Writing Your Law School Personal Statement, Part 7: Edit

    Writing Your Law School Personal Statement, Part 7: Edit
    Once you've written your first draft and you've had a chance to step away from it for at least day, it's time to edit. Typically, you will follow this write-step away-edit process a few times through a few drafts until you're fully satisfied with your essay and the way you've told your story.

    Now, saying you're going to edit your essay is the easy part. The hard part is figuring out exactly how to edit and what you should be looking for. Whenever I'm editing an essay, these are the seven areas to which I pay attention.


    The spellchecker on your word processing software will be a life-saver here--but don't rely solely on it! Sure, it will catch errors like "recieve" and "exept," but it will not catch errors like "to" instead of "too" or "butt" instead of "but." Start by carefully proofing your sentences for spelling, before you even get into any other type of revisions. And, if you don't know how to spell a word or are unsure if a spelling or usage is correct, don't be afraid to double-check! Dictionary.com is a wonderful, quick, resource.  

    A very important note: "Your" and "you're" are not the same thing. Neither are "its" and "it's," or "there," "their," and "they're." If you don't know the differences between these, then brush up on them--and fast. Nothing brings down an essay faster than the misuse of these different words. 


    The way a sentence is constructed is critical to how your essay will read. That's where grammar comes in. Keep in mind that you're not writing a creative essay, so you have to keep your sentence constructions as traditional as possible--they must have a subject and verb, and the relationship between them must be clear. Also, make sure that pronouns have a clear antecedent. Remember that adding an apostrophe and an "s" ('s) does not make a word plural, and that contractions ("aren't" instead of "are not") tend to make writing sound informal--so you may want to avoid them if you're looking to keep your writing a little more elevated. Watch out for run-on sentences, comma splices, and sentence fragments--use punctuation (which I will discuss next) to help you fix and keep these types of sentences in check.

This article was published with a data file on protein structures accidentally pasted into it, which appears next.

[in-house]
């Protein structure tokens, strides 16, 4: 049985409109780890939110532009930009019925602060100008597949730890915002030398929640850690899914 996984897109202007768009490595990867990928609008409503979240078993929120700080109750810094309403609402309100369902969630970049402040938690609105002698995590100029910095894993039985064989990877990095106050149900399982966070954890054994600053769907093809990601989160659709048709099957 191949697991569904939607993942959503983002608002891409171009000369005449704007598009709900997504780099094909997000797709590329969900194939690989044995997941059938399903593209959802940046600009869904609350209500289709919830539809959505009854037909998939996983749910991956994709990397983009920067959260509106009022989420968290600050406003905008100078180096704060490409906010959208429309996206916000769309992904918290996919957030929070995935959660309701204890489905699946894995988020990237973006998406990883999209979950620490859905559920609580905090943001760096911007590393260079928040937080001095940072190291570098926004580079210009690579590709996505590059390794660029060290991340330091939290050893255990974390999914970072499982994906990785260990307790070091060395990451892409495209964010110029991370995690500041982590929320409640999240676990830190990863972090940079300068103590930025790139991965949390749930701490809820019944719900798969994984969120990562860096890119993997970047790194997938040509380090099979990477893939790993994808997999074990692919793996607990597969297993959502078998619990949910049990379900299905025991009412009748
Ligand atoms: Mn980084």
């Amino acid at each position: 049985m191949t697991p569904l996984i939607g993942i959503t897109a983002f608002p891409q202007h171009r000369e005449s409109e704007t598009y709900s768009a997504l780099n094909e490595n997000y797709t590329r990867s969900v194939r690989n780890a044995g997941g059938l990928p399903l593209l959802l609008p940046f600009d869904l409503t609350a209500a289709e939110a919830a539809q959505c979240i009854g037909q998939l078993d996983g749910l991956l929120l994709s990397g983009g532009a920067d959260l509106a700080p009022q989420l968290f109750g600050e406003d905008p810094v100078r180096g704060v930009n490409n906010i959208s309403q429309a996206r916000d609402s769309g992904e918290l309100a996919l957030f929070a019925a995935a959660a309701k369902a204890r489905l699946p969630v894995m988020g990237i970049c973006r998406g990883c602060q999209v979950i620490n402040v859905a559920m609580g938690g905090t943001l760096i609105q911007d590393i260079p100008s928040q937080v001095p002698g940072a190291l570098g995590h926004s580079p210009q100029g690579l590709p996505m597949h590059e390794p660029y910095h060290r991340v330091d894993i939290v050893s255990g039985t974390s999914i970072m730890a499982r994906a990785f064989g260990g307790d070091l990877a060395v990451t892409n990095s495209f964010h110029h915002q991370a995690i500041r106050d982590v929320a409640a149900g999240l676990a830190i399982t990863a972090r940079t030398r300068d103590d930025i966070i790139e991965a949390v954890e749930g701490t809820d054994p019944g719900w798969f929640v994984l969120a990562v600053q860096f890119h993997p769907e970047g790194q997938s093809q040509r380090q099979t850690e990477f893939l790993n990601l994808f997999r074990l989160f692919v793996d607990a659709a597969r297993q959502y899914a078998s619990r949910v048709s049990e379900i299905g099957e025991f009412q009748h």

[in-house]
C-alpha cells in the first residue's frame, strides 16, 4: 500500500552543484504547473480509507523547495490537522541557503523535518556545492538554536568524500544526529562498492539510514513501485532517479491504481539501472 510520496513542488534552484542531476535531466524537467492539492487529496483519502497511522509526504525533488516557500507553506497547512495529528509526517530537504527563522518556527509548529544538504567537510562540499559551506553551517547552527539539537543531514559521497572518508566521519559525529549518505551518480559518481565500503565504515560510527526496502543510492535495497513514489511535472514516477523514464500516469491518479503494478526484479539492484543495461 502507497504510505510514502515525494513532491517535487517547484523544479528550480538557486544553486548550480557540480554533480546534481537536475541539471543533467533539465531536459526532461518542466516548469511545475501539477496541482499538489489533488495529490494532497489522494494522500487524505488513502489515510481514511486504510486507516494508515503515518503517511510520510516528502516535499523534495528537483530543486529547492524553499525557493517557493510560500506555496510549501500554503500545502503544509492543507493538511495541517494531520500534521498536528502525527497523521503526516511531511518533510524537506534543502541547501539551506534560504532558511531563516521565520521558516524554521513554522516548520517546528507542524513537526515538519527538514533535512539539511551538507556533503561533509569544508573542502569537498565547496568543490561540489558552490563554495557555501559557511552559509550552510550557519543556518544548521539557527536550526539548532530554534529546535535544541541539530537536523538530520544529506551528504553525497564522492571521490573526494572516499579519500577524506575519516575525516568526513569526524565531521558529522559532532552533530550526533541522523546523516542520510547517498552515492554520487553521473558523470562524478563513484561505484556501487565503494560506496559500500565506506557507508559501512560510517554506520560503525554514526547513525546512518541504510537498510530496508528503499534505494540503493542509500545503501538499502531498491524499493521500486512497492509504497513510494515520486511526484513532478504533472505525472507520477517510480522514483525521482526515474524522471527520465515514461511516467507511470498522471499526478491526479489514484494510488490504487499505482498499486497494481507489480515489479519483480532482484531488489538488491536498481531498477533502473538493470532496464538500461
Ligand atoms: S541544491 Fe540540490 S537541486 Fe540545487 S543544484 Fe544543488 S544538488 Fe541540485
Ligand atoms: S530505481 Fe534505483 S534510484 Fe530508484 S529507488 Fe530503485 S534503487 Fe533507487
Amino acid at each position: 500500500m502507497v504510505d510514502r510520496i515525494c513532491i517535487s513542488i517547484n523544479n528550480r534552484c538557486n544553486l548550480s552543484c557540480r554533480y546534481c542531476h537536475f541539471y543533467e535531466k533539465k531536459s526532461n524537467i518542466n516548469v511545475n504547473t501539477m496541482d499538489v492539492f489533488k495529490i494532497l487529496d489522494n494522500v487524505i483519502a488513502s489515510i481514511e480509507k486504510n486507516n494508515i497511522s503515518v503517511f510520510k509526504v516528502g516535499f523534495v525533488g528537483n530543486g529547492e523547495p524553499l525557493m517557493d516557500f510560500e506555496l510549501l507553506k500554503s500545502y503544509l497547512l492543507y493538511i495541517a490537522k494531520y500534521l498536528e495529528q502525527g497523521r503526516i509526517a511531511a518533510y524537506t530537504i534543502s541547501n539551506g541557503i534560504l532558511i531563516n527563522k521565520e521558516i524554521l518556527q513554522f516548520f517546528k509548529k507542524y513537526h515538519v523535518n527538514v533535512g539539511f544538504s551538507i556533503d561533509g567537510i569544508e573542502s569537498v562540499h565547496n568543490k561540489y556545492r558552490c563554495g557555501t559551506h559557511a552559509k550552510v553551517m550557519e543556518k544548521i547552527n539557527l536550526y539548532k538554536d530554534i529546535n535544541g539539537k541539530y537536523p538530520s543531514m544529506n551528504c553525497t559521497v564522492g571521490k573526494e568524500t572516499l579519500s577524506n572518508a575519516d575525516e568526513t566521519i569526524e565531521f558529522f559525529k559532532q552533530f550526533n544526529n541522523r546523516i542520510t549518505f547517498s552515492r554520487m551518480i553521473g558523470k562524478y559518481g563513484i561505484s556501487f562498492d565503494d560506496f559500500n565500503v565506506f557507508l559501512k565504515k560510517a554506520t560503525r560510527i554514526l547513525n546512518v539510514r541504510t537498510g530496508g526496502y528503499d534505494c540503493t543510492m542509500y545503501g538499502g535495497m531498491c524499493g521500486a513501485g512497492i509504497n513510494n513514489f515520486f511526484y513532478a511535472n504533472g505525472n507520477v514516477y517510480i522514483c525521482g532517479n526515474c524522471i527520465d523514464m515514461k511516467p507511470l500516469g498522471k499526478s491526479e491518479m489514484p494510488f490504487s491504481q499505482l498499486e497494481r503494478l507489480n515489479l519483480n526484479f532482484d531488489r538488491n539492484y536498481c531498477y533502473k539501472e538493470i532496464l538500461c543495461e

Using punctuation judiciously and correctly will go a long way to making your essay look and sound polished and professional. Here are a few of the errors I encounter most often, and how to fix them:

    Run-on sentences

    This is what happens when two sentences are fused into one.

    For example: I always knew I wanted to be a lawyer it's something that I have dreamed of since I was very young.

    How to fix it: With a period or semicolon between the two sentences. 

    Fix: I always knew I wanted to be a lawyer. It's something that I have dreamed of since I was very young. 

    Fix: I always knew I wanted to be a lawyer; it's something that I have dreamed of since I was very young.

    Comma splices

    This is what happens when you use a comma instead of a period to separate two sentences.

    For example: I always knew I wanted to be a lawyer, it's something that I have dreamed of since I was very young.

    How to fix it: Replace the comma with a period or semi-colon. 

    Semi-colon misuse

    This is what happens when a semi-colon is used in the place of a comma, or when it is not used appropriately.